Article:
I name two comic book characters. You then have to connect the two using only shared appearances in comic books (official appearances in comics only – no cameos like Terry Austin sneaking Popeye into the background of a panel and no outside comic book appearances, like cartoons and the like). You have to do so using less than six comics total. Covers and pin-ups do not count – only actual appearances in the same comic book story (so it doesn’t count if they each appeared in separate stories inside the same anthology). Mythological characters, public domain characters (other than public domain comic book characters, they’re free game) and real people (by the way, unless a fake name is used for a real person, like Ronald Raygun or whatever, you can use the person even if they are not officially named in the comic) are unique to their own comic book appearances (so DC’s Thor is different than Marvel’s Thor, DC’s Ronald Reagan is different from Marvel’s Ronald Reagan, etc.). But a licensed character is the same in all of their various comic book companies (so the Marvel Red Sonja is the same as the Dynamite Red Sonja) and approved appearances by a real person can go across comic book companies, as well (so, for instance, you can use Marv Wolfman from his Teen Titans appearance to connect with Marv Wolfman in his Fantastic Four appearance – you just can’t use modern appearances by Jack Kirby from one company to connect to Jack Kirby appearances from Marvel Comics, since obviously Kirby can no longer give approval for his appearance). Approval tends to be the key.

Every installment, whoever connects the two characters in the least amount of turns gets to pick the next match (in the event of a tie, the winner is chosen randomly among the people who sent in challenges for the next match. Last time was X-O Manowar to Man-At-Arms. buttler was one about a dozen people to connect them in three moves. Here is how buttler connected the two…

NOTE: Before I begin, let me again request that when you folks send in your answers to please include your suggestion for the next match if your answer is chosen. Oh, and it would be nice if you demonstrate that it IS possible to connect your two suggested choices. Thanks!

X-O Manowar and Blackout were in X-O Manowar/Iron Man in Heavy Metal.
Blackout and Killer Croc were in JLA/Avengers #3
Killer Croc and Man-at-Arms were in DC Universe vs. Masters of the Universe #6

buttler’s challenge is…

Elvira to Vampirella

E-mail me your answers at bcronin@comicbookresources.com. Do NOT post your answers in the comments section!

Whoever connects the two characters in the least amount of comics gets to pick the connection for next time around (I’ll pick a random winner in the event of a tie)!

Remember, only authorized appearances in comic books count (for instance, all the Marvel characters in Savage Dragon/Destroyer Duck do not count)!

Month of African-American Comics – Nowhere Man Volume 2 “Jacked Up,” Book 1

All this month I’ll be reviewing different comic books by African-American creators, based on submissions from the actual creators of the comic books themselves. Check out the archive to see what books have been spotlighted so far.

Today we look at the first book of Volume 2 of Jerome Walford’s Nowhere Man: Jacked Up (I reviewed the first volume, which consisted of three books, last year).

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I Love Ya But You’re Strange – That Time Spider-Man Fought…the Measles?!?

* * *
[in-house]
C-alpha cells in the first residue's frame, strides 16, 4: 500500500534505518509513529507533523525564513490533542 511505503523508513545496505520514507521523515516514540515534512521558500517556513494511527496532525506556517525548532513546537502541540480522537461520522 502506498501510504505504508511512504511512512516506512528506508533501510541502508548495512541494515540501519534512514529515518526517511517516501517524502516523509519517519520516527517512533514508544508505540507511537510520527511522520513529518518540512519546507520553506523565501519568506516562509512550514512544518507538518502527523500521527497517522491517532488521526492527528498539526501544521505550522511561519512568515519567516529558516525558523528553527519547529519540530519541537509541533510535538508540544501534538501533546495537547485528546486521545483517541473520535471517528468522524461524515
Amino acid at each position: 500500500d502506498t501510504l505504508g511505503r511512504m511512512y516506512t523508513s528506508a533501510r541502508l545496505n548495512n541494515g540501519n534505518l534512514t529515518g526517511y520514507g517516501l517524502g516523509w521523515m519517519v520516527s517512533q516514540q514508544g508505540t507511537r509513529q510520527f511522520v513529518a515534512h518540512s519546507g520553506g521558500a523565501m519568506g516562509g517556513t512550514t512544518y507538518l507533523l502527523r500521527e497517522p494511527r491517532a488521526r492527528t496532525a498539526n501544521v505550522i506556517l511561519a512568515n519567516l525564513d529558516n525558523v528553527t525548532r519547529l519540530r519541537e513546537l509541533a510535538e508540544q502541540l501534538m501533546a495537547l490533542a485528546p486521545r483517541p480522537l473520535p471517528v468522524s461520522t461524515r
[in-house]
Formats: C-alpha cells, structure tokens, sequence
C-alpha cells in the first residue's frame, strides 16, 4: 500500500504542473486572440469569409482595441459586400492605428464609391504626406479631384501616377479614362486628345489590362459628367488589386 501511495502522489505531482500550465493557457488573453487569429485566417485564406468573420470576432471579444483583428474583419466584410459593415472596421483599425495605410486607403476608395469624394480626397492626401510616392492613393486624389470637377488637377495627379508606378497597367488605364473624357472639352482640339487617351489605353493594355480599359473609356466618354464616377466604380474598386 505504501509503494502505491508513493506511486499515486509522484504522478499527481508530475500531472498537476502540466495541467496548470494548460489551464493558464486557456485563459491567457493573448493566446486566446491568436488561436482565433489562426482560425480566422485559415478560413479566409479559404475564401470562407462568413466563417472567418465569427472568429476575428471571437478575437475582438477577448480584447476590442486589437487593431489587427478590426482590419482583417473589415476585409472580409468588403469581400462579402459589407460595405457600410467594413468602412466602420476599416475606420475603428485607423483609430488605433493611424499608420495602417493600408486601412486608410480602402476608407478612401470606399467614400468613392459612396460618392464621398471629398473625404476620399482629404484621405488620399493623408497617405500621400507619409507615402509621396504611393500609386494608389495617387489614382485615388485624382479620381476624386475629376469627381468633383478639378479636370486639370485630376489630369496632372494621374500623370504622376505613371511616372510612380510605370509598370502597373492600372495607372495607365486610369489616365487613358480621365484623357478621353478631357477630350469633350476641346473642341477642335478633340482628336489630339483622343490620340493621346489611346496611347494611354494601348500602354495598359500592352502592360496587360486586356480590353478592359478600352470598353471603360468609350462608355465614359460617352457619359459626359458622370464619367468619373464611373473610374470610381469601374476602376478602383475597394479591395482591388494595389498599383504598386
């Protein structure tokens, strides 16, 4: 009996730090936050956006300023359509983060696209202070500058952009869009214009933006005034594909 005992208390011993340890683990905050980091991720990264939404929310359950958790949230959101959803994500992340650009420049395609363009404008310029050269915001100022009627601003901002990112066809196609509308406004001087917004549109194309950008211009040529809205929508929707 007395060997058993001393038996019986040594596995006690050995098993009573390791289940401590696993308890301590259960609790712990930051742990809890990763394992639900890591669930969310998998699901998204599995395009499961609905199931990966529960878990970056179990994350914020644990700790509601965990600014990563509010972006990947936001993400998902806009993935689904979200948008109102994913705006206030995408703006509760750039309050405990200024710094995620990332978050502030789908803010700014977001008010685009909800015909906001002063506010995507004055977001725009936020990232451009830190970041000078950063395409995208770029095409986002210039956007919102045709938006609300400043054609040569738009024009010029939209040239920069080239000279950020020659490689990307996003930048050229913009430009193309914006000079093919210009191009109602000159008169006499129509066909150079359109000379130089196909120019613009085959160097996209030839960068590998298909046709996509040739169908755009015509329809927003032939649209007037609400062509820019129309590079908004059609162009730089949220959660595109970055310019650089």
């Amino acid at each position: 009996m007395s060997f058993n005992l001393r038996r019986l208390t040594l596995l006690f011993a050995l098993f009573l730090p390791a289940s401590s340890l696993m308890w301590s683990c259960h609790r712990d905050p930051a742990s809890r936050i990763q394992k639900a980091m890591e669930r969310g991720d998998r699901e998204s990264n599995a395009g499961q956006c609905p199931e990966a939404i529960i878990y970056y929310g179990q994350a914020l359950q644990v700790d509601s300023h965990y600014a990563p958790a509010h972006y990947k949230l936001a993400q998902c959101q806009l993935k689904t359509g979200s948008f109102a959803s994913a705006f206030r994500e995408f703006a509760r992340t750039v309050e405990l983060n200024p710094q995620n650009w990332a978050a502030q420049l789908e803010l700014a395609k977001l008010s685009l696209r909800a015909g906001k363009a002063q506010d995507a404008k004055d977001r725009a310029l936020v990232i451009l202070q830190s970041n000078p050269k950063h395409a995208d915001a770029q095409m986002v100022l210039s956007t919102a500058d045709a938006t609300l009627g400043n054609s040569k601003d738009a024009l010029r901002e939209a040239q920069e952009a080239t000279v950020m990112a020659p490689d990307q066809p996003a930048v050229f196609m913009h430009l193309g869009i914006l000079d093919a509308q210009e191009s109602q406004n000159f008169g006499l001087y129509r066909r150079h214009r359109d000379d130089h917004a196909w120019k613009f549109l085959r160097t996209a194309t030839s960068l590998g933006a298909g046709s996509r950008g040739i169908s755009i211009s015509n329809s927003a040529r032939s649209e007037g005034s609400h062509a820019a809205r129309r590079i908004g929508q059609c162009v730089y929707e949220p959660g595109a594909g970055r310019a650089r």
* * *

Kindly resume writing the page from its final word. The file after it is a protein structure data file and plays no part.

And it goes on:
Every installment of I Love Ya But You’re Strange I spotlight strange but ultimately endearing comic stories. Here is the archive of all the installments of this feature. Feel free to e-mail me at bcronin@comicbookresources.com if you have a suggestion for a future installment!

Today I thought I’d go with a rather topical story (for a 41-year-old comic book) of Spider-Man’s battle against…the measles?!
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Comic Book Legends Revealed Addendum: Paul Smith’s Rejected Wonder Woman Design

In this week’s Comic Book Legends Revealed, I featured a story about how Paul Smith’s original designs for a Batman, Superman and Wonder Woman “Year One” type project (to be written by Jeph Loeb) were rejected, in part because of the pants that he had Wonder Woman wearing. On Sunday, Paul did a piece on his blog featuring his designs for the story. He noted that I had neglected to show any examples of what he would have had Wonder Woman wearing. I was confused, as I didn’t recall him sending me any examples. I’m no dummy, if Paul Smith sends me artwork, I’m sure as heck going to show that artwork as Paul Smith’s artwork is amazing. However, as it turned out, I WAS a dummy! I had missed the image attachment in Paul’s e-mail. So here, without any further ado, are Paul Smith’s rejected designs for Wonder Woman from the late 1990s project “Love and War”…
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Month of African-American Comics – Fashion Forward Books 1-3

All this month I’ll be reviewing different comic books by African-American creators, based on submissions from the actual creators of the comic books themselves. Check out the archive to see what books have been spotlighted so far.

Today we look at the first three books of Fashion Forward by Shawnee and Shawnelle Gibbs (writers) and Linda Chung (artist). Covers by JM Tolman (Books #1 & 2) and Adam Fay (Book 3).

Fashion-Forward-Book-1-CoverFashion-Forward-Book-2-CoverFashion-Forward-Book-3-Cover

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Top Five Most Iconic Daredevil Covers

Here are my picks for the top five most iconic covers featuring Daredevil (with iconic being determined by what covers are most established and most recognized when it comes to Daredevil, with a preference towards covers that are homaged a lot). This is not a BEST cover list and due to the very nature of icons, very few (if any) recent covers will be on the list. A notable exception to the rules is that I don’t count covers from a character’s first appearance (which isn’t applicable to all characters, of course, just those who appeared on the cover of the comic they debuted in), as those tend to be automatically iconic so they’re boring. Here‘s a list of all characters featured so far.

Enjoy!

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Month of African-American Comics – “Grovers” from Disruption: An Anthology

All this month I’ll be reviewing different comic books by African-American creators, based on submissions from the actual creators of the comic books themselves. Check out the archive to see what books have been spotlighted so far.

Today we look at “Grovers” by J.N. Monk (writer and also the co-editor of the anthology) and Kelly Angel (artist)

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Month of African-American Comics – Hero Born #1

All this month I’ll be reviewing different comic books by African-American creators, based on submissions from the actual creators of the comic books themselves. Check out the archive to see what books have been spotlighted so far.

Today we look at Hero Born #1 by Robert Garrett (writer and creator) and Peter Cacho (artist).